An arrow points down to the second red hexagon in this pathway. It also asks, “[Is the] rhythm shockable?” If the answer is “No,” an arrow leads to box 11. This blue box is labeled “CPR 2 minutes” and contains the text, “Treat reversible causes.” From there, an arrow leads to the third red hexagon along this path. If the answer to the question, “[Is the] rhythm shockable?” is “No,” an arrow points to box 12. As mentioned earlier, it states:
  • Asystole or P.E.A.? [Then go to box] 10 or 11.
  • Organized rhythm? [Then] check pulse.
  • Pulse present (ROSC)? [Proceed to] post-cardiac arrest care.
If, at the second or third hexagon in this pathway the answer to the question, “[Is the] rhythm shockable?” is “Yes,” arrows lead to a white box that says, “Go to [items] 5 or 7.” As mentioned earlier, they are represented by a red lightning bolt and contain the text “Shock.” The table on the right contains bulleted text related to six different topics. The first topic is “CPR Quality.” The corresponding text states:
  • Push hard (greater than or equal to one-third of anteroposterior diameter of chest) and fast (100 to 120 compressions per minute) and allow complete chest recoil.
  • Minimize interruptions in compressions.
  • Avoid excessive ventilation.
  • Rotate compressor every 2 minutes, or sooner if fatigued.
  • If no advanced airway, use a 15-to-2 compression-to-ventilation ratio.
The second topic is “Shock Energy for Defibrillation.” The related text says: “First shock: 2 Joules per kilogram. Second shock: 4 Joules per kilogram. Subsequent shocks: greater than or equal to 4 Joules per kilogram. Maximum: 10 Joules per kilogram or adult dose.” The third topic is “Drug Therapy.” The associated text states:
  • Epinephrine I.O. or IV dose: 0.01 milligrams per kilogram (or 0.1 milliliter per kilogram of 1-to-10,000 concentration). Repeat every 3 to 5 minutes. If no I.O. or IV access, may give endotracheal dose: 0.1 milligrams per kilogram (or 0.1 milliters per kilogram of 1-to-1000 concentration.)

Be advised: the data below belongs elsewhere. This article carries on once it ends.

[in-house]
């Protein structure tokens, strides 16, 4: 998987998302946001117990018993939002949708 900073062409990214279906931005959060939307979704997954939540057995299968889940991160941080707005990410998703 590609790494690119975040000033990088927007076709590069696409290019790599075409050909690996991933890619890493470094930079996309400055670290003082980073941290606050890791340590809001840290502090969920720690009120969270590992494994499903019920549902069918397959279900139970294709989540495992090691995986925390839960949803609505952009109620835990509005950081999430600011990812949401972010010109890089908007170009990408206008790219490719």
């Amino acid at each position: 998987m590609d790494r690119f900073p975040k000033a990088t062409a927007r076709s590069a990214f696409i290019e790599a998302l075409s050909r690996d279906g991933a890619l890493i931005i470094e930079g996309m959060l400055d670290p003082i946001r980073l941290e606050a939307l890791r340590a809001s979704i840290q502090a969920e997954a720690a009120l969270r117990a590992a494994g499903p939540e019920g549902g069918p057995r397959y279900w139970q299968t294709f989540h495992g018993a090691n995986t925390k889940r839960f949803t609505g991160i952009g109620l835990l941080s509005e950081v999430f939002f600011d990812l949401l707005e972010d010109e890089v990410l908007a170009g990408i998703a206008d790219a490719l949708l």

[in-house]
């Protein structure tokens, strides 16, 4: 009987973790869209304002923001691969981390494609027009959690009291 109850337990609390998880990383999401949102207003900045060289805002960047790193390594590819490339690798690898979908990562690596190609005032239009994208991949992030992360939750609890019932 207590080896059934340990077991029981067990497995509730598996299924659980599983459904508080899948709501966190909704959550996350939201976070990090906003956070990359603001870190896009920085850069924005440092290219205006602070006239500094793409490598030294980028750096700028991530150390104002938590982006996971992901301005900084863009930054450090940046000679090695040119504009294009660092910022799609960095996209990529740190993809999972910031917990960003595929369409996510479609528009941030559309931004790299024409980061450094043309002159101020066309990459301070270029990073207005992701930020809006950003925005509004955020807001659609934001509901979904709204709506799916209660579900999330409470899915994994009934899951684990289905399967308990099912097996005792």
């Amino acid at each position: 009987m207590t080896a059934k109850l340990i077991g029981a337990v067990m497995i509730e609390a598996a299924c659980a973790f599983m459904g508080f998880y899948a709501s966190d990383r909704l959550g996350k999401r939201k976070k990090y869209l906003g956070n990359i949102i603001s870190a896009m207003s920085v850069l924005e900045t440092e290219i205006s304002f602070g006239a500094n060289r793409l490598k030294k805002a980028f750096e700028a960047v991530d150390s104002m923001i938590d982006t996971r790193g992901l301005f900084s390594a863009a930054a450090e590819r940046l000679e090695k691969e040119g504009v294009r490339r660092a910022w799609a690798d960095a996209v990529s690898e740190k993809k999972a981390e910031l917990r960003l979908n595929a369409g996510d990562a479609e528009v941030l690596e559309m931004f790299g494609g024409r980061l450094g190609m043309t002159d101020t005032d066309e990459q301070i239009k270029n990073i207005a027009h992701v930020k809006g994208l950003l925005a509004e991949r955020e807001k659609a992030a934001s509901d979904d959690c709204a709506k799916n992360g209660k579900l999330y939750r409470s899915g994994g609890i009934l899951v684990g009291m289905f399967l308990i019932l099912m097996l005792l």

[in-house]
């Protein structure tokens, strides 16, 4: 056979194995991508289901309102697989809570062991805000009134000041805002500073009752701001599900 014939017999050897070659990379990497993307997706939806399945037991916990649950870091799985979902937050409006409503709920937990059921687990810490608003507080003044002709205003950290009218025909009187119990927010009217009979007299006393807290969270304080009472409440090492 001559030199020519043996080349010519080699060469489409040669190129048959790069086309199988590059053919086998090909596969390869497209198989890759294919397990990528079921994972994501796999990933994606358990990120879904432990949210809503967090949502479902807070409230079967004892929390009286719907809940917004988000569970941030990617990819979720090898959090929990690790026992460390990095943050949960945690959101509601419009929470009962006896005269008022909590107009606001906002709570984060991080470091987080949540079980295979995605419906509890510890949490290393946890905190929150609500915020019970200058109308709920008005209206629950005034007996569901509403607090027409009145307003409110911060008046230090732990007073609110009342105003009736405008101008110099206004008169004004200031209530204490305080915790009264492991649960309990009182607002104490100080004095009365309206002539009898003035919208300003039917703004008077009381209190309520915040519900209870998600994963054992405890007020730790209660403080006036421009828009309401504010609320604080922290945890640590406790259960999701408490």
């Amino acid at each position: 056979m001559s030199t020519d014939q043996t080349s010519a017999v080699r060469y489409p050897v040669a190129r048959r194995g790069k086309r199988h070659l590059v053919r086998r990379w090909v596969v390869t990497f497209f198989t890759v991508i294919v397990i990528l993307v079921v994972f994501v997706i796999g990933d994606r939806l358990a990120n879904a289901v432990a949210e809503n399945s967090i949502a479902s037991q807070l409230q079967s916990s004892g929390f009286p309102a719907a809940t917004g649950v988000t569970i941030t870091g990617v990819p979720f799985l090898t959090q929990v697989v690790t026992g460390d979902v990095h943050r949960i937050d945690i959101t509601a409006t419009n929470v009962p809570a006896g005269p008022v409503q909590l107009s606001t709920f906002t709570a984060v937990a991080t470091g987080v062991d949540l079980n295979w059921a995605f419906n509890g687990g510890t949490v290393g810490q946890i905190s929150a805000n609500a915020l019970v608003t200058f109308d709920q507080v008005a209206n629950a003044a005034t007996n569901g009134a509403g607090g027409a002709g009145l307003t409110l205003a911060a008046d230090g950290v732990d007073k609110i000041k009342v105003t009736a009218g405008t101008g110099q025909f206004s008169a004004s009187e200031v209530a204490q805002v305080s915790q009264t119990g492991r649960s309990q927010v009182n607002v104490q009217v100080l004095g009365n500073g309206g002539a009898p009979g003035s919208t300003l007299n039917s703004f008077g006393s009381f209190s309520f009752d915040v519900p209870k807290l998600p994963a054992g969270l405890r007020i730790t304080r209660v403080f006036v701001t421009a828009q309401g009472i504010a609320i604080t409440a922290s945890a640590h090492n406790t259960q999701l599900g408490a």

• Amiodarone I.O. or IV dose: 5 milligrams per kilogram bolus during cardiac arrest. May repeat up to 2 times for refractory VF or pulseless VT.
  • Lidocaine I.O. or IV dose: Initial: 1 milligram per kilogram loading dose. Maintenance: 20 to 50 micrograms per kilogram per minute infusion (repeat bolus dose if infusion is initiated more than 15 minutes after initial bolus therapy).
The fourth topic is “Advanced Airway.” The corresponding text says:
  • Endotracheal intubation or supraglottic advanced airway.
  • Waveform capnography or capnometry to confirm and monitor E.T. tube placement.
  • Once advanced airway is in place, give 1 breath every 6 seconds (10 breaths per minute) with continuous chest compressions.
The fifth topic is “Return of Spontaneous Circulation, or ROSC.” The related text states:
  • Pulse and blood pressure.
  • Spontaneous arterial pressure waves with intra-arterial monitoring.
The final topic is “Reversible Causes.” The associated text says:
  • Hypovolemia.
  • Hypoxia.
  • Hydrogen ion (acidosis).
  • Hypoglycemia.
  • Hypo- or hyperkalemia.
  • Hypothermia.
  • Tension pneumothorax.
  • Tamponade, cardiac.
  • Toxins.
  • Thrombosis, pulmonary.
  • Thrombosis, coronary.
This figure is copyright 2015 by the American Heart Association.